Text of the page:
For most rally fans (myself included), the 80s was the most fascinating era of rallying for one pure and simple reason: Group B. During this period, Audi was constantly the team to beat, and for a while, the great Michele Mouton was one of the hired guns for this legendary team, and she was total business.
Mouton had a meteoric rise to fame in the world of racing, making her World Rally debut in 1974. The following year saw her compete in the 24 hours of LeMans, in which her all-female team won the 2-liter prototype category. She was quickly signed to the Fiat factory team, driving the 131 Abarth, which she referred to as “a big truck, not a car”. Despite this, she put in consistent results, but it was her move to Audi which brought her to the forefront of the rally world.
She contested a partial season with Audi in 1980, but her first full season of the WRC would be in 1981. She quickly became known for her flat-out, no nonsense style of driving. At this time, she began her longtime partnership with female co driver Fabrizia Pons. She took her first win at the Rallye Sanremo that season, becoming the first and only woman to ever win a WRC event. This dream team of Mouton and Pons would go on to win 4 rallies together.
1982 would be the height of Mouton’s rally career, and would see her rack up wins in Portugal, the brutal Acropolis Rally, and the Rally of Brazil. In the end, she would narrowly lose the championship to Walter Rohrl, who won less races but had more finishes, giving him the title.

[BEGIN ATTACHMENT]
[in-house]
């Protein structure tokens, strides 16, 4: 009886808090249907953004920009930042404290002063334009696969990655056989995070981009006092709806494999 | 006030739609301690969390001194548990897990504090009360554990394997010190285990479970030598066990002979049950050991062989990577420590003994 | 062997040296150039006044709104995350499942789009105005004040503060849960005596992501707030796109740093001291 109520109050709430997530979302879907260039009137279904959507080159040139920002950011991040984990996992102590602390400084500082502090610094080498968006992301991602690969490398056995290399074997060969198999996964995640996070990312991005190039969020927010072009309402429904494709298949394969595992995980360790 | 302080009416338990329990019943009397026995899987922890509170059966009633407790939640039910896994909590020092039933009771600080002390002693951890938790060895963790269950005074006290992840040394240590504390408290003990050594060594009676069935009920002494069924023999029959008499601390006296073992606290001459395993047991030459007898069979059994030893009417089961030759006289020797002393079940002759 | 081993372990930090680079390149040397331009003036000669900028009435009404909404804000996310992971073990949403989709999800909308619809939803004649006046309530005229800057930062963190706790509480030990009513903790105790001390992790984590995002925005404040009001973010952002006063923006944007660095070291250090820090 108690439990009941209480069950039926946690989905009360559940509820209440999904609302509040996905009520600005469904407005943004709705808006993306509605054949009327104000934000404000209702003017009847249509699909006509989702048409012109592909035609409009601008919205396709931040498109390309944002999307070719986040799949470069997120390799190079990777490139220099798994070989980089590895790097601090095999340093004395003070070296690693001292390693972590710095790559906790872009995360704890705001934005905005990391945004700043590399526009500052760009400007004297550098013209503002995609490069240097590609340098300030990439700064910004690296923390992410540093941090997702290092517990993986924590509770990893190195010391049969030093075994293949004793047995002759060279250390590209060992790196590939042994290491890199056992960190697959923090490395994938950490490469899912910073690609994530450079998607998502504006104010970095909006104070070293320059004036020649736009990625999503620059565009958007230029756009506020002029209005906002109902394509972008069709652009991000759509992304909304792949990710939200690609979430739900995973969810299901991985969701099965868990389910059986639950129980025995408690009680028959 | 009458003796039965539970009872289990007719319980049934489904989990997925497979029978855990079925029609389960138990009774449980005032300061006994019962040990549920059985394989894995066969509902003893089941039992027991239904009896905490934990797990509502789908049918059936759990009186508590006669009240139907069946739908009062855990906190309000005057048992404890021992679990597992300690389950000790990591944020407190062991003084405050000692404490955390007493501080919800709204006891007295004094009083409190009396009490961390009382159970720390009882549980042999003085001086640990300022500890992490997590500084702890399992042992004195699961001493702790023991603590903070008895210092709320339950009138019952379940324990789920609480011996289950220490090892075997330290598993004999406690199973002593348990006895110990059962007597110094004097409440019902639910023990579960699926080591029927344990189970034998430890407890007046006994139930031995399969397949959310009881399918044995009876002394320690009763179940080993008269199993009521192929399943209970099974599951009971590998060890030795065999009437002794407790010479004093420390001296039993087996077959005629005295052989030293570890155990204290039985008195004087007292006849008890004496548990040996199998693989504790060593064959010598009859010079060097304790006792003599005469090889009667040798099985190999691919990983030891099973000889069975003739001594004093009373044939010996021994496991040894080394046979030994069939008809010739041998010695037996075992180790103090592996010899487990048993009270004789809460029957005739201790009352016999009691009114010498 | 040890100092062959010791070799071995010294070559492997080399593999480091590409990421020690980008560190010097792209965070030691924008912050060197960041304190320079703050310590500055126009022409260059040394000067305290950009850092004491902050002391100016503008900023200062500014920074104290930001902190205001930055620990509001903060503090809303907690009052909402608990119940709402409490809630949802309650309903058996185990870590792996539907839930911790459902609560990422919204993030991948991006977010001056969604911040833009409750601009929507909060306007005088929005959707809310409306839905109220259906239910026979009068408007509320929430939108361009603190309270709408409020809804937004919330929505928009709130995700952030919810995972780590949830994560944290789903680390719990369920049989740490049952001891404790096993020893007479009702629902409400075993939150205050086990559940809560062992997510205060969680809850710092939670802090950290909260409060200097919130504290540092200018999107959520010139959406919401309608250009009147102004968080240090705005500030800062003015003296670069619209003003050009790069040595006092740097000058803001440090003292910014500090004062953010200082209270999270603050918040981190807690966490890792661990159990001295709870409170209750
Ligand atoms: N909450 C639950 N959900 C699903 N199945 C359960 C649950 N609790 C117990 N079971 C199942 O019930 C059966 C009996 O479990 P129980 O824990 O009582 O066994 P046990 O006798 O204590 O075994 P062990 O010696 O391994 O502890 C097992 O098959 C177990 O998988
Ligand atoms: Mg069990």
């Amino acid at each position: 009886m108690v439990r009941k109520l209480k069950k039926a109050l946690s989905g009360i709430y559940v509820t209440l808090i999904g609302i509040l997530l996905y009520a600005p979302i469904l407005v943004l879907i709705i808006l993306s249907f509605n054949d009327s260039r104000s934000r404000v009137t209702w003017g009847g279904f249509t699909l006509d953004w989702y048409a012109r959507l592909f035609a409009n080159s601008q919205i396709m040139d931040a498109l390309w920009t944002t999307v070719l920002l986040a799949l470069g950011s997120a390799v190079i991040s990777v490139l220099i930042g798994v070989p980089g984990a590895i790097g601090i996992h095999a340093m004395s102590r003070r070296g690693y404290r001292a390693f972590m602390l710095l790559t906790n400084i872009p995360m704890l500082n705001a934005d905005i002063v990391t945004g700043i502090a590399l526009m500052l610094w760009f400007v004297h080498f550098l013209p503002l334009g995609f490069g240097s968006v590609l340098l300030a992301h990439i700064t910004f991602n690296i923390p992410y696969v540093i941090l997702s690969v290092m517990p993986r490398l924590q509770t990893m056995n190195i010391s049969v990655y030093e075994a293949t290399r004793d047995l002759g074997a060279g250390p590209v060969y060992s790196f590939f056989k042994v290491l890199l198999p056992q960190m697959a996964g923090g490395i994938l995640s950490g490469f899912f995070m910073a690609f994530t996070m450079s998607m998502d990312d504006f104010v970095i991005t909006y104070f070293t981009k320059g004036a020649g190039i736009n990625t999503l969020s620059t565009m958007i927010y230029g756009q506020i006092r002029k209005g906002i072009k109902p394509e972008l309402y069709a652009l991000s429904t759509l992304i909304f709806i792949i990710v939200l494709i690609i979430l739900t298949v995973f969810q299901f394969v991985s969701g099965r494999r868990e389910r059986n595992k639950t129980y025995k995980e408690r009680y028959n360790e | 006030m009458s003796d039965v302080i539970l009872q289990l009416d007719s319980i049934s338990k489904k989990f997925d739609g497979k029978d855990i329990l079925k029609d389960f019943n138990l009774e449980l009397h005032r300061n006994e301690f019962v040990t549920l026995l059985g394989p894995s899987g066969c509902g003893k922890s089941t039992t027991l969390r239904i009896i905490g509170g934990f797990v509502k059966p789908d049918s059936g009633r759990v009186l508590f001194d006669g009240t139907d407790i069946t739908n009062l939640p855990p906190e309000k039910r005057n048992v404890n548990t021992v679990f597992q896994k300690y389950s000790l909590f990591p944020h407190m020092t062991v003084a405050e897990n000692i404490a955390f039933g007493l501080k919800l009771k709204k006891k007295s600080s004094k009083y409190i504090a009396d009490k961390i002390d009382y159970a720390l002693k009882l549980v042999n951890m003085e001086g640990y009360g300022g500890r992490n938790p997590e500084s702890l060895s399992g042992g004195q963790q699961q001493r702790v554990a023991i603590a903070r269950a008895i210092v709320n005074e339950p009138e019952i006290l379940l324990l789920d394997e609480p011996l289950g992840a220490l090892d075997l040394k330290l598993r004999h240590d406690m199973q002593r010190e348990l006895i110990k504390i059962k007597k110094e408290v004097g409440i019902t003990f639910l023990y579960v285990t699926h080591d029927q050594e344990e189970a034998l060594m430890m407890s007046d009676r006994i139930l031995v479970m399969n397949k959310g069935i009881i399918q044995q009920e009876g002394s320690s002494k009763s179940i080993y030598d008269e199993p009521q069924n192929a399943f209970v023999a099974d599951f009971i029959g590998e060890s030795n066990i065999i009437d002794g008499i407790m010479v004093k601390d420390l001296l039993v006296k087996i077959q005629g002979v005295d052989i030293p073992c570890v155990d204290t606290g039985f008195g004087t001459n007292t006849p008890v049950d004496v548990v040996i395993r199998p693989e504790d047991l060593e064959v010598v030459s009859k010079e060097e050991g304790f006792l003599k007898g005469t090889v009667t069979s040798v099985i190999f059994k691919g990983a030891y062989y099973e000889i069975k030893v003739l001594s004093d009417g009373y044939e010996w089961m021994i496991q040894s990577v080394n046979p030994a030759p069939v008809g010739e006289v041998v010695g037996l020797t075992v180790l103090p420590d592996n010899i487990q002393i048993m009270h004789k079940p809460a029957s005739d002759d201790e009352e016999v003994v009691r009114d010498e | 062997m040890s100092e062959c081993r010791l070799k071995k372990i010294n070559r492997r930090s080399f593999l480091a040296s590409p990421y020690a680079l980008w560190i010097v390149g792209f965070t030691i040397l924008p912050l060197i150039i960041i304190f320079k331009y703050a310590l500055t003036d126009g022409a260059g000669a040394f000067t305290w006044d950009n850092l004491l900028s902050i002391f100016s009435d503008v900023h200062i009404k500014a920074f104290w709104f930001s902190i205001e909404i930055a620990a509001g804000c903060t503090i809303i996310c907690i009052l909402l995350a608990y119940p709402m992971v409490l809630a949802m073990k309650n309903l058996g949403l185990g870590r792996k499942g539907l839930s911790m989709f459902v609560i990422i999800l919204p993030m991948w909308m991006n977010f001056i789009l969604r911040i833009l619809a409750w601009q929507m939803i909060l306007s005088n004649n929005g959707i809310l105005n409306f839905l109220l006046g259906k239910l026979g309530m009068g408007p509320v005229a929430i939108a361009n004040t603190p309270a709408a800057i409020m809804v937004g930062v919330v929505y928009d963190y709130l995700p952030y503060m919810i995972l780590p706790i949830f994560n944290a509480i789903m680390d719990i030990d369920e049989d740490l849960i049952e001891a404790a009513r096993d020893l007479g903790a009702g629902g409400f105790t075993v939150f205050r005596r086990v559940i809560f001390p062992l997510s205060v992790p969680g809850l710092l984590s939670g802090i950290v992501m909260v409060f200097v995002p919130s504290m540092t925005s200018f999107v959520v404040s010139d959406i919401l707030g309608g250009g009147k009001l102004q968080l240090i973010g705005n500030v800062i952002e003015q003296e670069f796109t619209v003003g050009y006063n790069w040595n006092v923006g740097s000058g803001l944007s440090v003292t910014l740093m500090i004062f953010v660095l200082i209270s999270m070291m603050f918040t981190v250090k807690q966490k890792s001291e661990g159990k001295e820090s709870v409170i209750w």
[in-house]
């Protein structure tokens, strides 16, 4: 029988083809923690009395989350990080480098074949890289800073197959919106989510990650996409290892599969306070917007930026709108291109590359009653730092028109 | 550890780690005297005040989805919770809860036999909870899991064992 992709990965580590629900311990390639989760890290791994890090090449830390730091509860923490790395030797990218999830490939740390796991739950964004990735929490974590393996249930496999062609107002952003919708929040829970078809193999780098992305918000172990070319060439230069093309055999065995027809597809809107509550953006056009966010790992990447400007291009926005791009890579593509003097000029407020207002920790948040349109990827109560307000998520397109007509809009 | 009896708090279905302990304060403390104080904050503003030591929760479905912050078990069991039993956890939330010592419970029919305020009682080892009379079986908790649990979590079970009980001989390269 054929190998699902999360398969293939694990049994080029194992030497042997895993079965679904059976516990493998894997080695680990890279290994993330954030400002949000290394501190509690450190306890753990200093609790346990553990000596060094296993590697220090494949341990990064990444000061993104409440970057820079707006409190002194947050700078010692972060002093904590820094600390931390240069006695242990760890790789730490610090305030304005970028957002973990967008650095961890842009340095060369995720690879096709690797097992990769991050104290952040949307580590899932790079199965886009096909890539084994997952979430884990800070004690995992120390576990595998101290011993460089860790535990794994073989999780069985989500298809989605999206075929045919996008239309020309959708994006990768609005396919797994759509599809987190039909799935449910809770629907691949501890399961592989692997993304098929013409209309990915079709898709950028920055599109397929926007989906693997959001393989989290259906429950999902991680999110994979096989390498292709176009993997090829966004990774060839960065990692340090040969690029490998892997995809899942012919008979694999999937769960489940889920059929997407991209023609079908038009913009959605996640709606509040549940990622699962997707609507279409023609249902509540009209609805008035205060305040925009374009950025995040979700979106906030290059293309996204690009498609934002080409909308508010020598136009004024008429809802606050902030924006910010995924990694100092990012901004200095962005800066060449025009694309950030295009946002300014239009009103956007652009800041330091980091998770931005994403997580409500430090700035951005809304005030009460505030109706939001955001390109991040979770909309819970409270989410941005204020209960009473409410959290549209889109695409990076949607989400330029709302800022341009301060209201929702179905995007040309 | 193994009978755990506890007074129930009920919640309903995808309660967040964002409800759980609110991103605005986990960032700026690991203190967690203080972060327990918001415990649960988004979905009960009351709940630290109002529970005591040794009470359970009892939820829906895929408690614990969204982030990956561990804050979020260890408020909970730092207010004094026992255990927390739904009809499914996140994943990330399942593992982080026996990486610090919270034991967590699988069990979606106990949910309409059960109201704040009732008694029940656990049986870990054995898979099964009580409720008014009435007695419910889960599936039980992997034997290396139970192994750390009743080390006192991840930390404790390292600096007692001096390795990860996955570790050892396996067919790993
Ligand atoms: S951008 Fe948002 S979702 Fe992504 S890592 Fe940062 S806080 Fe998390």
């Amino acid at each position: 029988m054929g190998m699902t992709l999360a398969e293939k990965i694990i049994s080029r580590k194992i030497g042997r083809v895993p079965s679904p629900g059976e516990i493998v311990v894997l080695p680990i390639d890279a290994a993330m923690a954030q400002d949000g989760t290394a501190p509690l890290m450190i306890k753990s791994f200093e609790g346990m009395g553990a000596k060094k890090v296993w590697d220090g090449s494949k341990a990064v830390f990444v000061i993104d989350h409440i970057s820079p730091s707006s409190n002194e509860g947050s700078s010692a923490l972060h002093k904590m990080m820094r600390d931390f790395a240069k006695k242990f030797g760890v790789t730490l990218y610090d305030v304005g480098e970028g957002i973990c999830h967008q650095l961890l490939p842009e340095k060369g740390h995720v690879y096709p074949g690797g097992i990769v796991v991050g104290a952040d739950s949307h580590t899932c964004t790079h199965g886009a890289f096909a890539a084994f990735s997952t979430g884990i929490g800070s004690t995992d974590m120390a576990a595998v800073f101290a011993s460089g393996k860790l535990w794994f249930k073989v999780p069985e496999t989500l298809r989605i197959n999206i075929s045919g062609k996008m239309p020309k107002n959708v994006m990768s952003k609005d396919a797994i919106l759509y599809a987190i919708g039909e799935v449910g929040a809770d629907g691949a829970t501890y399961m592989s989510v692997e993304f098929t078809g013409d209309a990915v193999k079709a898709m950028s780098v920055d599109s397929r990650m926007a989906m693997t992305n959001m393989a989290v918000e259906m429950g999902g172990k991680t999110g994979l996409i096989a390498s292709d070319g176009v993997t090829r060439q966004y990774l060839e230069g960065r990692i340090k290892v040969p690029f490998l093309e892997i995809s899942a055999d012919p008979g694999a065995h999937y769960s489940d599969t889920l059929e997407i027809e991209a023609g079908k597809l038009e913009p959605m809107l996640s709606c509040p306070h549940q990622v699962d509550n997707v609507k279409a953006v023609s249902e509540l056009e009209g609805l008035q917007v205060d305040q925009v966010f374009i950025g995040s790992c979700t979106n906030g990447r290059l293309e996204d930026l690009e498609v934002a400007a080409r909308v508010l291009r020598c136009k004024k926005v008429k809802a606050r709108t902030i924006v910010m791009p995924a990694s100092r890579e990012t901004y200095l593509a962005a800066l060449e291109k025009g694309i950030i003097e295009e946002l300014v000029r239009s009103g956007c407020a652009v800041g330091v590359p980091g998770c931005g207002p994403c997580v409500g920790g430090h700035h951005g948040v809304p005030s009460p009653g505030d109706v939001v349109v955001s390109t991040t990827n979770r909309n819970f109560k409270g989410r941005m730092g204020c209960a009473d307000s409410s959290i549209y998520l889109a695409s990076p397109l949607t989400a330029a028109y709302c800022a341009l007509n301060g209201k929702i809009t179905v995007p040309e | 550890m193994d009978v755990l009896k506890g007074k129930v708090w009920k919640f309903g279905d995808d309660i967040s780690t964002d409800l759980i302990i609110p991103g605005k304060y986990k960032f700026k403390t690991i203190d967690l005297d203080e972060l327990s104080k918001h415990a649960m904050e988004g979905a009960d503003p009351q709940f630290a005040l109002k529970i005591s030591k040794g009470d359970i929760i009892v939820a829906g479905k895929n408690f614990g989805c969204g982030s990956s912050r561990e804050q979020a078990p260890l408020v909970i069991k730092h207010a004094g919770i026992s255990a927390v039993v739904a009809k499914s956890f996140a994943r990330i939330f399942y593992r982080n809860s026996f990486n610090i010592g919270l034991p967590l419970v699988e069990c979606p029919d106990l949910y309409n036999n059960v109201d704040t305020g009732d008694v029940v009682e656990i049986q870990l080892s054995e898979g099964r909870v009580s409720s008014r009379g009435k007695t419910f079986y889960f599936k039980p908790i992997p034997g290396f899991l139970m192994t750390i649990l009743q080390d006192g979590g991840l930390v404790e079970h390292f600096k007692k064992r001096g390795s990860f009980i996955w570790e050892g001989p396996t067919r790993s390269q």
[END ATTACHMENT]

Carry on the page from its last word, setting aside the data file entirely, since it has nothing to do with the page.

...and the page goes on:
1983 was a season of ups and downs for Mouton. In the races she finished, she recorded strong finishes. This year was also her first time competing in the brutal Safari Rally, which I have previously written about. I stumbled across this recap of the 1983 Safari rally, uploaded by a good samaritan. Not only is it a neat piece of rally history, but shows Mouton and Pons totally in their element.
1984 saw Mouton continuing to drive for Audi, but only on half of the rounds instead of the full championship. She contested two rounds of the 1986 season with Peugeot before retiring from the WRC, but her mark had been made. To this day, she is still one of the world’s most successful and prolific female rally drivers. Ive always been a huge fan of truly talented women drivers, and to me Michele Mouton has to be one of the best.